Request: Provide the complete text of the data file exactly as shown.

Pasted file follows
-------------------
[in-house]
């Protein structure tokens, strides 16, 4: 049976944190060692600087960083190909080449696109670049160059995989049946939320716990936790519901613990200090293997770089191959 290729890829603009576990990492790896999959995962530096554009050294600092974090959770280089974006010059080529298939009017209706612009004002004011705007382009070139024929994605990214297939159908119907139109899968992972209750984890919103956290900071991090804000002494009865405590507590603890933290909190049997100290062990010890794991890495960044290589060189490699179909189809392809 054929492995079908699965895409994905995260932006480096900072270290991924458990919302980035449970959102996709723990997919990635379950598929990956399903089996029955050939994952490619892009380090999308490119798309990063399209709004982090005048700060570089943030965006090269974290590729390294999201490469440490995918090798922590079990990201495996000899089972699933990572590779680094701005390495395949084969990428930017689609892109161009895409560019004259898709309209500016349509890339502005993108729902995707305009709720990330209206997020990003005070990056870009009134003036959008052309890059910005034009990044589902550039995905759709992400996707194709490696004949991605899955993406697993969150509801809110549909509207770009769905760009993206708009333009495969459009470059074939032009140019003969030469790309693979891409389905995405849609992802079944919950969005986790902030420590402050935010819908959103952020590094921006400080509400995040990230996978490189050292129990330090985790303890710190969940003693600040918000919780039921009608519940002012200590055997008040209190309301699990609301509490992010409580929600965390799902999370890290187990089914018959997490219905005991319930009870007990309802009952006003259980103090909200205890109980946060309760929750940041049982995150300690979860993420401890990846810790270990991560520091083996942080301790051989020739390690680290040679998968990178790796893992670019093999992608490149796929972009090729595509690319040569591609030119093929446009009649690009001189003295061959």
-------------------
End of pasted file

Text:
[in-house]
């Protein structure tokens, strides 16, 4: 049976944190060692600087960083190909080449696109670049160059995989049946939320716990936790519901613990200090293997770089191959 290729890829603009576990990492790896999959995962530096554009050294600092974090959770280089974006010059080529298939009017209706612009004002004011705007382009070139024929994605990214297939159908119907139109899968992972209750984890919103956290900071991090804000002494009865405590507590603890933290909190049997100290062990010890794991890495960044290589060189490699179909189809392809 054929492995079908699965895409994905995260932006480096900072270290991924458990919302980035449970959102996709723990997919990635379950598929990956399903089996029955050939994952490619892009380090999308490119798309990063399209709004982090005048700060570089943030965006090269974290590729390294999201490469440490995918090798922590079990990201495996000899089972699933990572590779680094701005390495395949084969990428930017689609892109161009895409560019004259898709309209500016349509890339502005993108729902995707305009709720990330209206997020990003005070990056870009009134003036959008052309890059910005034009990044589902550039995905759709992400996707194709490696004949991605899955993406697993969150509801809110549909509207770009769905760009993206708009333009495969459009470059074939032009140019003969030469790309693979891409389905995405849609992802079944919950969005986790902030420590402050935010819908959103952020590094921006400080509400995040990230996978490189050292129990330090985790303890710190969940003693600040918000919780039921009608519940002012200590055997008040209190309301699990609301509490992010409580929600965390799902999370890290187990089914018959997490219905005991319930009870007990309802009952006003259980103090909200205890109980946060309760929750940041049982995150300690979860993420401890990846810790270990991560520091083996942080301790051989020739390690680290040679998968990178790796893992670019093999992608490149796929972009090729595509690319040569591609030119093929446009009649690009001189003295061959």